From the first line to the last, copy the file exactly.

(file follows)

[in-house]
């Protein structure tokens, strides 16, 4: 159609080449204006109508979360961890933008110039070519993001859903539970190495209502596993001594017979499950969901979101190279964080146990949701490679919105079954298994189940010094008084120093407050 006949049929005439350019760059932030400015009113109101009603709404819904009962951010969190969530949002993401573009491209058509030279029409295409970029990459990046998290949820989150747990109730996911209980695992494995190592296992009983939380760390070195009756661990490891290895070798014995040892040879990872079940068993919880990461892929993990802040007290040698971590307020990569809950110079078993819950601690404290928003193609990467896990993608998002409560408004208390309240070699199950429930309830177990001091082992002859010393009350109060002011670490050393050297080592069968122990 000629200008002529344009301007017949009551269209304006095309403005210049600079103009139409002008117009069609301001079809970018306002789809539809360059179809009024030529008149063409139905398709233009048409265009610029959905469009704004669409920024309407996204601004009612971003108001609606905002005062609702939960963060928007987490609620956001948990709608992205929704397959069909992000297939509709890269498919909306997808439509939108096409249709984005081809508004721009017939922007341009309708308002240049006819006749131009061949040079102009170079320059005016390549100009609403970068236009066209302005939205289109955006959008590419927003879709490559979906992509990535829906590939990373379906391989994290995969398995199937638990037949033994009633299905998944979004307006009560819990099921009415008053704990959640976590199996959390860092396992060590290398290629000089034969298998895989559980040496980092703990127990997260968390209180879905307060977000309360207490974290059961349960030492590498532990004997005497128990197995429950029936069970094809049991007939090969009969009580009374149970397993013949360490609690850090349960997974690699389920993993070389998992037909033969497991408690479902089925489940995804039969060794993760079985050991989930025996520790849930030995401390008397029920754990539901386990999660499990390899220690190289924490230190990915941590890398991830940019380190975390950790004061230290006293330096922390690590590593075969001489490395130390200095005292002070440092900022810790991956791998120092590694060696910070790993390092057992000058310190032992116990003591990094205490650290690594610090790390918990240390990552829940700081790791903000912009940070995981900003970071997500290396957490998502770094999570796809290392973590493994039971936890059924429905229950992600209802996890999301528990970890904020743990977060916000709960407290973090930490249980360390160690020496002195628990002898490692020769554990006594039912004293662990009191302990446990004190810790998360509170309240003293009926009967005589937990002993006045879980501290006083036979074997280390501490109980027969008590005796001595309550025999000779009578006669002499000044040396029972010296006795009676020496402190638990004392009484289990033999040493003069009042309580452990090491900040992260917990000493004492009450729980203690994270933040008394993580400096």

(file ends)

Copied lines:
[in-house]
């Protein structure tokens, strides 16, 4: 159609080449204006109508979360961890933008110039070519993001859903539970190495209502596993001594017979499950969901979101190279964080146990949701490679919105079954298994189940010094008084120093407050 006949049929005439350019760059932030400015009113109101009603709404819904009962951010969190969530949002993401573009491209058509030279029409295409970029990459990046998290949820989150747990109730996911209980695992494995190592296992009983939380760390070195009756661990490891290895070798014995040892040879990872079940068993919880990461892929993990802040007290040698971590307020990569809950110079078993819950601690404290928003193609990467896990993608998002409560408004208390309240070699199950429930309830177990001091082992002859010393009350109060002011670490050393050297080592069968122990 000629200008002529344009301007017949009551269209304006095309403005210049600079103009139409002008117009069609301001079809970018306002789809539809360059179809009024030529008149063409139905398709233009048409265009610029959905469009704004669409920024309407996204601004009612971003108001609606905002005062609702939960963060928007987490609620956001948990709608992205929704397959069909992000297939509709890269498919909306997808439509939108096409249709984005081809508004721009017939922007341009309708308002240049006819006749131009061949040079102009170079320059005016390549100009609403970068236009066209302005939205289109955006959008590419927003879709490559979906992509990535829906590939990373379906391989994290995969398995199937638990037949033994009633299905998944979004307006009560819990099921009415008053704990959640976590199996959390860092396992060590290398290629000089034969298998895989559980040496980092703990127990997260968390209180879905307060977000309360207490974290059961349960030492590498532990004997005497128990197995429950029936069970094809049991007939090969009969009580009374149970397993013949360490609690850090349960997974690699389920993993070389998992037909033969497991408690479902089925489940995804039969060794993760079985050991989930025996520790849930030995401390008397029920754990539901386990999660499990390899220690190289924490230190990915941590890398991830940019380190975390950790004061230290006293330096922390690590590593075969001489490395130390200095005292002070440092900022810790991956791998120092590694060696910070790993390092057992000058310190032992116990003591990094205490650290690594610090790390918990240390990552829940700081790791903000912009940070995981900003970071997500290396957490998502770094999570796809290392973590493994039971936890059924429905229950992600209802996890999301528990970890904020743990977060916000709960407290973090930490249980360390160690020496002195628990002898490692020769554990006594039912004293662990009191302990446990004190810790998360509170309240003293009926009967005589937990002993006045879980501290006083036979074997280390501490109980027969008590005796001595309550025999000779009578006669002499000044040396029972010296006795009676020496402190638990004392009484289990033999040493003069009042309580452990090491900040992260917990000493004492009450729980203690994270933040008394993580400096």